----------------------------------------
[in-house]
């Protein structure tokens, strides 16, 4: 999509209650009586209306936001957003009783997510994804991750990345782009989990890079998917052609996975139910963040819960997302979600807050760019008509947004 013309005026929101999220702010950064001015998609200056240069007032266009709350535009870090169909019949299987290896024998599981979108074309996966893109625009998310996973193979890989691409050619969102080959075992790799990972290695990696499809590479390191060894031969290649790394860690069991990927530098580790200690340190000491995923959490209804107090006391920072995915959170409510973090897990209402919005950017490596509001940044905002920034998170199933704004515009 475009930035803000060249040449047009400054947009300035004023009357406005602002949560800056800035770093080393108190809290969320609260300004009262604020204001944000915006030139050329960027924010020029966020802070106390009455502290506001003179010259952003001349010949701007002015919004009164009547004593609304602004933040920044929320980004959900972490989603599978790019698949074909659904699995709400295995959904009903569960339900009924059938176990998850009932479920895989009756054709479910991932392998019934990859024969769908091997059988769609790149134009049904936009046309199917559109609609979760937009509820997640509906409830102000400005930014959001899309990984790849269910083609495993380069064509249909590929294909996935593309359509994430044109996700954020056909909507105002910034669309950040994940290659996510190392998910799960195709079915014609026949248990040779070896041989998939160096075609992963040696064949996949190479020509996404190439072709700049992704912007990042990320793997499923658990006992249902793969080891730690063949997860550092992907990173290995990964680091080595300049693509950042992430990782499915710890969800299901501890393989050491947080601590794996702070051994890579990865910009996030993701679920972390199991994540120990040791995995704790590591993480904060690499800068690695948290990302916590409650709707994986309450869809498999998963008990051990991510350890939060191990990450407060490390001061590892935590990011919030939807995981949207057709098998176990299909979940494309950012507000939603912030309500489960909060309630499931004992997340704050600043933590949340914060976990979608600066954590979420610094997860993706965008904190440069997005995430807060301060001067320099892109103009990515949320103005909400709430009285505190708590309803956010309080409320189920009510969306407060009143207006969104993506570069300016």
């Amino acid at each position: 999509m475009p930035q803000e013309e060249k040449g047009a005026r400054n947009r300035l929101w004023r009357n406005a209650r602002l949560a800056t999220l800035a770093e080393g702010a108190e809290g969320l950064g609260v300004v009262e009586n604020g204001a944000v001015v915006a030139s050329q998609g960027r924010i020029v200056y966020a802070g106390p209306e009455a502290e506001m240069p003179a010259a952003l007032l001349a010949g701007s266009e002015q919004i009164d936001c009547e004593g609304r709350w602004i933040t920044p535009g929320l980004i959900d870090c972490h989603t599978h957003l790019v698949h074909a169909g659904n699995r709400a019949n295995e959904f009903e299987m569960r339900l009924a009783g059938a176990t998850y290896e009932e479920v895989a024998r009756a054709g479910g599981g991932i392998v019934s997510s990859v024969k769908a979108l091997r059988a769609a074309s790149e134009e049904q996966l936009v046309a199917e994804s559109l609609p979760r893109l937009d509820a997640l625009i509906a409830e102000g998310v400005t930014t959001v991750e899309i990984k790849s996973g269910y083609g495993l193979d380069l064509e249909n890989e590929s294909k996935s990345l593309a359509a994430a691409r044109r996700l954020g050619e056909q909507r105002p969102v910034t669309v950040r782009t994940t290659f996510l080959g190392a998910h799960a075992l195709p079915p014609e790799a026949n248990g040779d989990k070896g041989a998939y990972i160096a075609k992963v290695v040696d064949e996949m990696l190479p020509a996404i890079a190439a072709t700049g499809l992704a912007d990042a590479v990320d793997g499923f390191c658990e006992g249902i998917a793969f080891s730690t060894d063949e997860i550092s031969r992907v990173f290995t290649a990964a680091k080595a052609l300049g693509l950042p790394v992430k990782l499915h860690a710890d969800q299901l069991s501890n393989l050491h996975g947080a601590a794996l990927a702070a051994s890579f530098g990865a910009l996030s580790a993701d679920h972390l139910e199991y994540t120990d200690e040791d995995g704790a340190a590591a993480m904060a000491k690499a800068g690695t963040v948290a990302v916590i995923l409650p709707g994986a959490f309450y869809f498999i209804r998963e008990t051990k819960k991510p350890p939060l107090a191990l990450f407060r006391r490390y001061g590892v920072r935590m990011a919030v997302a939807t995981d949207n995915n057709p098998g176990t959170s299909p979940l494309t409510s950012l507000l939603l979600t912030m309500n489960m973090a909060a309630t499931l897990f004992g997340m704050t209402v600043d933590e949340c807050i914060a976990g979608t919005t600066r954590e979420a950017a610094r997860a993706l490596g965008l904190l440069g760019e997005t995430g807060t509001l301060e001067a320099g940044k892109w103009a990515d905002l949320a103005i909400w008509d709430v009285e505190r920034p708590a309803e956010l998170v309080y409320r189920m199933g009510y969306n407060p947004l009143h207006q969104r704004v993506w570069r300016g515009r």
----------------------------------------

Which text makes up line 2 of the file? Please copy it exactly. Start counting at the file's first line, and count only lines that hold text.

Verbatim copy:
């Protein structure tokens, strides 16, 4: 999509209650009586209306936001957003009783997510994804991750990345782009989990890079998917052609996975139910963040819960997302979600807050760019008509947004 013309005026929101999220702010950064001015998609200056240069007032266009709350535009870090169909019949299987290896024998599981979108074309996966893109625009998310996973193979890989691409050619969102080959075992790799990972290695990696499809590479390191060894031969290649790394860690069991990927530098580790200690340190000491995923959490209804107090006391920072995915959170409510973090897990209402919005950017490596509001940044905002920034998170199933704004515009 475009930035803000060249040449047009400054947009300035004023009357406005602002949560800056800035770093080393108190809290969320609260300004009262604020204001944000915006030139050329960027924010020029966020802070106390009455502290506001003179010259952003001349010949701007002015919004009164009547004593609304602004933040920044929320980004959900972490989603599978790019698949074909659904699995709400295995959904009903569960339900009924059938176990998850009932479920895989009756054709479910991932392998019934990859024969769908091997059988769609790149134009049904936009046309199917559109609609979760937009509820997640509906409830102000400005930014959001899309990984790849269910083609495993380069064509249909590929294909996935593309359509994430044109996700954020056909909507105002910034669309950040994940290659996510190392998910799960195709079915014609026949248990040779070896041989998939160096075609992963040696064949996949190479020509996404190439072709700049992704912007990042990320793997499923658990006992249902793969080891730690063949997860550092992907990173290995990964680091080595300049693509950042992430990782499915710890969800299901501890393989050491947080601590794996702070051994890579990865910009996030993701679920972390199991994540120990040791995995704790590591993480904060690499800068690695948290990302916590409650709707994986309450869809498999998963008990051990991510350890939060191990990450407060490390001061590892935590990011919030939807995981949207057709098998176990299909979940494309950012507000939603912030309500489960909060309630499931004992997340704050600043933590949340914060976990979608600066954590979420610094997860993706965008904190440069997005995430807060301060001067320099892109103009990515949320103005909400709430009285505190708590309803956010309080409320189920009510969306407060009143207006969104993506570069300016």